Six pages (plus attachments) spell out the terms of the settlement that led to San Diego Mayor Bob Filner’s resignation Friday.
The city gets Filner to go away and caps Filner’s taxpayer-funded outside legal costs at $98,000 for current and future lawsuits against him. Filner gets a publicly funded defense.
What the Deal Gives the City
First the obvious: The city got Filner to leave.
Beyond that, Filner signed away his rights to direct how he’s defended in the sexual harassment suit filed by former Filner spokeswoman Irene McCormack and any future suits, including the one initiated Monday by city parks worker Stacy McKenzie, who alleges Filner groped her.
“This gives the city complete control over all the defense and that’s huge,” said attorney and former Ethics Commission Chairman Gil Cabrera.
The city also can go after Filner for any damages from any judgment against him.
What the Deal Gives Filner
The mayor gets a taxpayer-funded legal defense.
The city will pay up to $98,000 for Filner’s outside lawyers – Cabrera estimated Filner’s already racked up about $30,000 in bills – and the city will represent him in suits filed against him related to his time as mayor. That includes the McCormack and McKenzie claims.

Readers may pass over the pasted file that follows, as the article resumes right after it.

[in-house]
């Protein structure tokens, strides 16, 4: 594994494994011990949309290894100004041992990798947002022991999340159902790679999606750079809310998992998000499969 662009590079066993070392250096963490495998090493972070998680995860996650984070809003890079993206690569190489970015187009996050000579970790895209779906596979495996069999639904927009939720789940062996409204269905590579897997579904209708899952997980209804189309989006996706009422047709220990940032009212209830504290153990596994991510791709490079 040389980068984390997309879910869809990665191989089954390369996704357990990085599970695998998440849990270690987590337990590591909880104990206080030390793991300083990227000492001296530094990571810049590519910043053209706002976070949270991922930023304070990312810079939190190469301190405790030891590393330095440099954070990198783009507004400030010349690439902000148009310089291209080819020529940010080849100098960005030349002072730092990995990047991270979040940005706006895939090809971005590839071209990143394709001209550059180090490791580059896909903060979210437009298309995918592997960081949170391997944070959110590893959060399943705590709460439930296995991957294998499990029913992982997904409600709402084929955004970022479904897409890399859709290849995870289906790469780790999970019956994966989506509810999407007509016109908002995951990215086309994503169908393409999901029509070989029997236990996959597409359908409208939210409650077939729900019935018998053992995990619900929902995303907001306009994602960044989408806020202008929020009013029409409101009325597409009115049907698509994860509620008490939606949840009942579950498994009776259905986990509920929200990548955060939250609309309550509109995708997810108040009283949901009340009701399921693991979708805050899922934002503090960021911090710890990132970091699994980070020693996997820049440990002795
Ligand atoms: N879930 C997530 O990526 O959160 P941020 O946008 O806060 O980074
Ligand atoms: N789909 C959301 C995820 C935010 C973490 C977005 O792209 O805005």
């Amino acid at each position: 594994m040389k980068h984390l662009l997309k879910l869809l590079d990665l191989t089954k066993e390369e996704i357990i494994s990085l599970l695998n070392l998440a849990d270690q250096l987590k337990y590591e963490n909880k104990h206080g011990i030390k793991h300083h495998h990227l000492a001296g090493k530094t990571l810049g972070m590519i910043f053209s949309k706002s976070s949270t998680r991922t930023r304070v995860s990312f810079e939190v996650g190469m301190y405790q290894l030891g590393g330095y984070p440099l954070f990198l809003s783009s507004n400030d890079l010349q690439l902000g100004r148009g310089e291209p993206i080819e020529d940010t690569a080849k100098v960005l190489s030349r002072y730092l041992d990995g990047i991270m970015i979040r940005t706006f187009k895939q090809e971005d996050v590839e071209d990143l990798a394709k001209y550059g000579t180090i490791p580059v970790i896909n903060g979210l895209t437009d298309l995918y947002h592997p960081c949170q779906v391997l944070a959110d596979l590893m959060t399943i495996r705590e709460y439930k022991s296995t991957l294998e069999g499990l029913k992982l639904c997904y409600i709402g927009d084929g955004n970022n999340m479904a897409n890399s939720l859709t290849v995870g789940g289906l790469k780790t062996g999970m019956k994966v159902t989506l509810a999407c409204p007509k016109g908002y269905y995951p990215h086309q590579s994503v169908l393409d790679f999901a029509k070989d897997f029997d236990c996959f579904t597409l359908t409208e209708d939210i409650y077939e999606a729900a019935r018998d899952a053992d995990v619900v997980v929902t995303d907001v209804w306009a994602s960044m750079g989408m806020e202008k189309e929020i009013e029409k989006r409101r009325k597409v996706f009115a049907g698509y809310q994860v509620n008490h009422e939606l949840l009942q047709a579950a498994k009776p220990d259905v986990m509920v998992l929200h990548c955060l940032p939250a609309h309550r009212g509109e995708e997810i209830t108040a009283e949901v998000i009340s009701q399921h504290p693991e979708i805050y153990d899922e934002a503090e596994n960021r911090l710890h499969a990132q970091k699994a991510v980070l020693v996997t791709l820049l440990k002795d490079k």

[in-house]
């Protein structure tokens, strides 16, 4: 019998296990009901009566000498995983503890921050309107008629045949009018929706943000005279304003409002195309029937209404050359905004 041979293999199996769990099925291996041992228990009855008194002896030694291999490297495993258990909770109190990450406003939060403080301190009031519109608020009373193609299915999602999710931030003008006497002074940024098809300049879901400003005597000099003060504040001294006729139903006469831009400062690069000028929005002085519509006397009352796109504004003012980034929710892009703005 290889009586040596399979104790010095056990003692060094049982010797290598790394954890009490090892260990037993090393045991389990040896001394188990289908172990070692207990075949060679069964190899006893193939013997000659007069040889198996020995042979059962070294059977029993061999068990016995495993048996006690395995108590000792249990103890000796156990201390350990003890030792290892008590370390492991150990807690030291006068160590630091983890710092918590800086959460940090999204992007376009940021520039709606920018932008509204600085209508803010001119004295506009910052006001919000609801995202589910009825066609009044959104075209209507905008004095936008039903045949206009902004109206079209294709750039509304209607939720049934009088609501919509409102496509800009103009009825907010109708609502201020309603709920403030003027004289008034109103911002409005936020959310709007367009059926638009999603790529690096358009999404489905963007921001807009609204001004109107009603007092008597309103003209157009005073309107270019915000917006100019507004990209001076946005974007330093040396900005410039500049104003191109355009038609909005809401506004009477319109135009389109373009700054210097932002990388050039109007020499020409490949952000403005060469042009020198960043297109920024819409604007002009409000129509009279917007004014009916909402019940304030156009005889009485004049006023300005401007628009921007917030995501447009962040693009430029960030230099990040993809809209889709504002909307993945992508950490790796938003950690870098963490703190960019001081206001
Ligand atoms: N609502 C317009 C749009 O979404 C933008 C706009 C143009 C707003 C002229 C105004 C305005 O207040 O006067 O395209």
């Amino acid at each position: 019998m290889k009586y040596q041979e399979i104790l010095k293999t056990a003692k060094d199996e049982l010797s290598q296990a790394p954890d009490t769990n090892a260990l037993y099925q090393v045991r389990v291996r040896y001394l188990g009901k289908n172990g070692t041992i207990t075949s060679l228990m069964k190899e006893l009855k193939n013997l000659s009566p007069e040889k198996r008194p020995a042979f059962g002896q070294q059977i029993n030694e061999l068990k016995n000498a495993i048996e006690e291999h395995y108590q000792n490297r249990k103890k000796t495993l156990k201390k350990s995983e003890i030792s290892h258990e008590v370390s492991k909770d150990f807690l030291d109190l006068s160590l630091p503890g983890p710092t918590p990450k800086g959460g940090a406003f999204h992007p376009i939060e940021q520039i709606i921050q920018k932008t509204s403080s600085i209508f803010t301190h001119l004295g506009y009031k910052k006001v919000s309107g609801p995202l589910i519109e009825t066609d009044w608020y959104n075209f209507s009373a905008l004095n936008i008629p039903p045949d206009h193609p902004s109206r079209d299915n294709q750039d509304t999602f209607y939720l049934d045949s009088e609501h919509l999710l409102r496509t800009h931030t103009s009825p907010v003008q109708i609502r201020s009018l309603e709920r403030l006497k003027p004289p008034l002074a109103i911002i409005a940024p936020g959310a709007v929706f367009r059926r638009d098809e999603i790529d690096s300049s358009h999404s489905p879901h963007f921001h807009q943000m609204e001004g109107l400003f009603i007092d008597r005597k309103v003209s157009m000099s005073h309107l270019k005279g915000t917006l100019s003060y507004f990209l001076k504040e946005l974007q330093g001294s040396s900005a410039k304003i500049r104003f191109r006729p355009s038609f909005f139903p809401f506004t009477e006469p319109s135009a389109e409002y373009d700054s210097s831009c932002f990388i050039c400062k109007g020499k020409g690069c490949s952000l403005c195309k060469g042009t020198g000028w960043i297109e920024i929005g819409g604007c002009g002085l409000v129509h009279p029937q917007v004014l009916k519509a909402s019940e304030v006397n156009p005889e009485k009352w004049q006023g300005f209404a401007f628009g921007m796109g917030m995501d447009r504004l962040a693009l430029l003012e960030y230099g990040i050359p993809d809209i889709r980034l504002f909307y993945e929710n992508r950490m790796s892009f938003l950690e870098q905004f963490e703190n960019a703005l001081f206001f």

The arrangement will spare Filner’s bank account. But it shouldn’t cost the city substantially more than it would have otherwise because the city would be a party, forced to defend itself in the lawsuits anyway, Cabrera said.
The city is, however, on the hook for any settlement in the McCormack case and others. The city also tied its hands by agreeing not to settle a case unless a deal resolves claims against Filner, too. The provision gives those suing Filner and the city leverage for a greater payout because any settlement would have to take care of the both Filner’s and the city’s responsibility.
Filner also appears to be able to use the money allotted for outside attorneys to help him in criminal investigations into his conduct by state and federal prosecutors.
Filner has hired noted criminal defense attorney Jerry Coughlan to represent him in a federal inquiry into city development deals. The settlement did not resolve any potential criminal charges, and the state attorney general made a point of mentioning its case against Filner was ongoing even after his resignation.
The Bottom Line
The settlement ended Filner’s time as mayor. But it also bound the city and Filner together in current and future lawsuits over Filner’s conduct. The city will have to defend itself, and now Filner, and likely pay for whatever happens as a result.